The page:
That’s what I’m Tolkien about.

Photo by Stojanoski Slave (Own work) [GFDL (http://www.gnu.org/copyleft/fdl.html) or CC-BY-SA-3.0 (http://creativecommons.org/licenses/by-sa/3.0/)], via Wikimedia Commons

Photo by Stojanoski Slave, via Wikimedia Commons

When I told you about the origins of Balecirithiel I told you a little bit about how big of a “Lord of the Rings” fan I am. I love Tolkien. He’s among my favorite authors and heroes. Anyone who can create multiple languages deserves mad props, in my opinion.

But I have to admit, I’m probably not the most obvious Tolkien fan, nor the most dedicated. I love him, yes. But I don’t actually own all of Tolkien’s books; I haven’t read “The Silmarillion”; I don’t have a tattoo of his initials; I can’t actually speak Elvish; and I don’t even own the extended editions of the movies — my parents do. Blasphemy, I know.

The things I do have going for me are my love of runes, my name and the fact I have “The Lord of the Rings” in English and in German. (I even wrote a book report about LotR in German, which should give me bonus points, I think.) Oh, and the fact the only board game my family can play together without fighting is “The Lord of the Rings Trivia”. But that’s probably because we all know my dad will win.

But lately I’ve been wanting to reignite my passion for Middle Earth. Suddenly I’m not content with my passive love of Tolkien. When I went to “The Hobbit” (at midnight, of course) I realized I don’t actually know as much about Tolkien’s world as I would like. Besides “The Hobbit” and “The Lord of the Rings”, I have only read one of the appendices (the one about runes); for a self-proclaimed Tolkien-lover, that’s kind of sad.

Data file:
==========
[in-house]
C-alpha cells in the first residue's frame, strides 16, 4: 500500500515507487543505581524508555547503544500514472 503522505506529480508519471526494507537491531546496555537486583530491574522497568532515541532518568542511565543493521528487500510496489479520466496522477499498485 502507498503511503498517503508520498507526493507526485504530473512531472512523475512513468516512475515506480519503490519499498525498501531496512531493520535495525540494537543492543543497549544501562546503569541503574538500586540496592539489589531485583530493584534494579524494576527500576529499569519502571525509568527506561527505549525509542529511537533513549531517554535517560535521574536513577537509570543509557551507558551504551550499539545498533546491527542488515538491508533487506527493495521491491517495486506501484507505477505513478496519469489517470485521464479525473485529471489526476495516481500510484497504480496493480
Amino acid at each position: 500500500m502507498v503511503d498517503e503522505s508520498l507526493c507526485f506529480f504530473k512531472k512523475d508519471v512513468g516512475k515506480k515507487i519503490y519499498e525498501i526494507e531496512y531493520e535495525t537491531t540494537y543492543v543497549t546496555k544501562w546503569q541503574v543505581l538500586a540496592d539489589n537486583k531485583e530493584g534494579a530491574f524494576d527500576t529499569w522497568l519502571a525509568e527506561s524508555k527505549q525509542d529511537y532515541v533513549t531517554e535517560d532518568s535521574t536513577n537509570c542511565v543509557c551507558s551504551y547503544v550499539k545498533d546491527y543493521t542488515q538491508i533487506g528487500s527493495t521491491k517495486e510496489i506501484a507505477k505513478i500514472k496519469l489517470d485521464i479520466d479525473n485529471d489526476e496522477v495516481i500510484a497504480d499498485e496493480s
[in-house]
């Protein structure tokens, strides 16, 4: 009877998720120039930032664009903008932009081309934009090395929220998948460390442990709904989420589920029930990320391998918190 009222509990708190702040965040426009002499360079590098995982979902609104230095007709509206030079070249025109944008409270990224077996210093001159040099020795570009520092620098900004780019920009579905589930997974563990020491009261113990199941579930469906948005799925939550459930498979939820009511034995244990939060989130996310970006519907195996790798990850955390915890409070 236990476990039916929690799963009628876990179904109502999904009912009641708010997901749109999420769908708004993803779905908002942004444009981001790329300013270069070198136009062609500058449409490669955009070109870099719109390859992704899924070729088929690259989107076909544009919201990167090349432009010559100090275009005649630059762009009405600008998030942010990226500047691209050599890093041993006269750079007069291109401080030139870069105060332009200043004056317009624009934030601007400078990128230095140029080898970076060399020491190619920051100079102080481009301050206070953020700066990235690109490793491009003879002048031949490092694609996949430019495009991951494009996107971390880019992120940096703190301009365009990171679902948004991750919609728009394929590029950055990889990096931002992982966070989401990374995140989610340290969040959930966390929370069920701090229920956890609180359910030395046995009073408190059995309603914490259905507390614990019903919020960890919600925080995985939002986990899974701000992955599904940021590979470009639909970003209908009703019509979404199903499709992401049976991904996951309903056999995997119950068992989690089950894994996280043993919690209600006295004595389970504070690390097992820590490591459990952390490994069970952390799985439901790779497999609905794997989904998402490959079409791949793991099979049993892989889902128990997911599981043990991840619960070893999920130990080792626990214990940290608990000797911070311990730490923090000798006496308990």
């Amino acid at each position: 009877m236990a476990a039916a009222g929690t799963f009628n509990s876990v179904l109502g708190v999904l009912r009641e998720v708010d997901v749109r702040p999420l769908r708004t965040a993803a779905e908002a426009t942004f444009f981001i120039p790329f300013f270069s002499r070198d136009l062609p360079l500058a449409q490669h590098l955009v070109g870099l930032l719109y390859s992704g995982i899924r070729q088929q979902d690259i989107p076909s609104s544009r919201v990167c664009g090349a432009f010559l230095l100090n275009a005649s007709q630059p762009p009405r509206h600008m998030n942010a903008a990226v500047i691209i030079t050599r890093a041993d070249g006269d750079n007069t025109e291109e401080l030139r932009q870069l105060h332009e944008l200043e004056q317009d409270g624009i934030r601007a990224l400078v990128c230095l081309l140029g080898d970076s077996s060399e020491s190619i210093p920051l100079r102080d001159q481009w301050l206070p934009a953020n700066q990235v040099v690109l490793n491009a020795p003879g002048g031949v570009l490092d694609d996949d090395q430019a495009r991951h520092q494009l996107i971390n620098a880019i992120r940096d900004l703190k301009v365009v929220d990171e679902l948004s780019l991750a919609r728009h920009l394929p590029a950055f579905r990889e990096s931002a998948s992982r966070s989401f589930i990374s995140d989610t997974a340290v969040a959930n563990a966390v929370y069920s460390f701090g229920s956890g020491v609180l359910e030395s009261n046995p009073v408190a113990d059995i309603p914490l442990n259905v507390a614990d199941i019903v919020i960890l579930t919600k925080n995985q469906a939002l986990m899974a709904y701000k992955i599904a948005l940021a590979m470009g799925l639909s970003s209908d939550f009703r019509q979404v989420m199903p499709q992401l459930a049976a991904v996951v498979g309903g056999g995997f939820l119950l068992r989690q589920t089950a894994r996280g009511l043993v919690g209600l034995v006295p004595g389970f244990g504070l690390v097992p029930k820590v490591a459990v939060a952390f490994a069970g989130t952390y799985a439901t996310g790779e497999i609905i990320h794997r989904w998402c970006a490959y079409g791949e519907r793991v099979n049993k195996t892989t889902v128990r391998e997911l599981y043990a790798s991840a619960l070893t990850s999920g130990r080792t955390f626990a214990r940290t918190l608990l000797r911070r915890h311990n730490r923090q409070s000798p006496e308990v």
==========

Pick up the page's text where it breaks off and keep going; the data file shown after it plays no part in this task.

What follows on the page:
So I’ve decided I’m going to read “The Silmarillion”, and take you guys along for the ride. I haven’t read it yet because I’ve heard it’s rather slow going. But, if I have my readers at my back, I’m sure I can get through it. And you guys will get all the benefits and history lessons of Middle Earth without even cracking open the book. Lucky you! It’s going to be a team effort, here.

And who knows. Maybe one day I’ll join the Tolkien Society, and become the ultimate nerdmaid.

All for now,
Bale

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ps. An elf walked into a bar, the hobbit laughed and walked under it. (I’ve been laughing for days from that joke.)

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4 responses to “That’s what I’m Tolkien about.

  1. I always love the passion and excitement and dedication of true Tolkien fans. That’s probably why I let my boss at work drone on so much about it (I swear, he must’ve gone to a school somewhere that teaches Middle Earth history).

    Sadly though, a lot of my love for his work hasn’t grown up with me over the years. I love and respect everything he wrote. I even recognize how pioneering it was, and how his work is a major part a lot of the gaming culture and other fantasy books that I still love deeply.

    Still, there is a certain dry simplicity to all of that detail. I need to find a way to re-kindle my love of Tolkien.

    • It is impressive how influential the books were though. Tolkien definitely changed fantasy writing a lot. And your boss sounds awesome! haha. but seriously, I am excited to learn more. I hope you can find a way to re-kindle your Tolkien love… Watching the extended editions always reminds me how much I love them. And hopefully reading the Silmarillion will be fun. You could always read with me! – B

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